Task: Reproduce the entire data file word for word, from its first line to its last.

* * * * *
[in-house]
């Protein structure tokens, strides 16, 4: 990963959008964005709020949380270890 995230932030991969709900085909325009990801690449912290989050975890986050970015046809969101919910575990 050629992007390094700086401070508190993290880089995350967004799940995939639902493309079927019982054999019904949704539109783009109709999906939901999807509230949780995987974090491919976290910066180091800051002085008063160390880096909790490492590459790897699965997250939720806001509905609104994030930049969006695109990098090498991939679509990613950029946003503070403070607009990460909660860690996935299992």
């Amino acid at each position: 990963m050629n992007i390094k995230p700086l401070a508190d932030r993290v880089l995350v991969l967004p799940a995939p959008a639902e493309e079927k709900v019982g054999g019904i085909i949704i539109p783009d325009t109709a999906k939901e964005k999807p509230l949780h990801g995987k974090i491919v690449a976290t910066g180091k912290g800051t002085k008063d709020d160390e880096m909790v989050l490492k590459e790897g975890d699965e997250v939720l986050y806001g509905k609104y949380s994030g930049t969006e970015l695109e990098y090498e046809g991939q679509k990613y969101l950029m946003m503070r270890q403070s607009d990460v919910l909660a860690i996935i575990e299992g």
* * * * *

[in-house]
């Protein structure tokens, strides 16, 4: 990963959008964005709020949380270890 995230932030991969709900085909325009990801690449912290989050975890986050970015046809969101919910575990 050629992007390094700086401070508190993290880089995350967004799940995939639902493309079927019982054999019904949704539109783009109709999906939901999807509230949780995987974090491919976290910066180091800051002085008063160390880096909790490492590459790897699965997250939720806001509905609104994030930049969006695109990098090498991939679509990613950029946003503070403070607009990460909660860690996935299992």
């Amino acid at each position: 990963m050629n992007i390094k995230p700086l401070a508190d932030r993290v880089l995350v991969l967004p799940a995939p959008a639902e493309e079927k709900v019982g054999g019904i085909i949704i539109p783009d325009t109709a999906k939901e964005k999807p509230l949780h990801g995987k974090i491919v690449a976290t910066g180091k912290g800051t002085k008063d709020d160390e880096m909790v989050l490492k590459e790897g975890d699965e997250v939720l986050y806001g509905k609104y949380s994030g930049t969006e970015l695109e990098y090498e046809g991939q679509k990613y969101l950029m946003m503070r270890q403070s607009d990460v919910l909660a860690i996935i575990e299992g």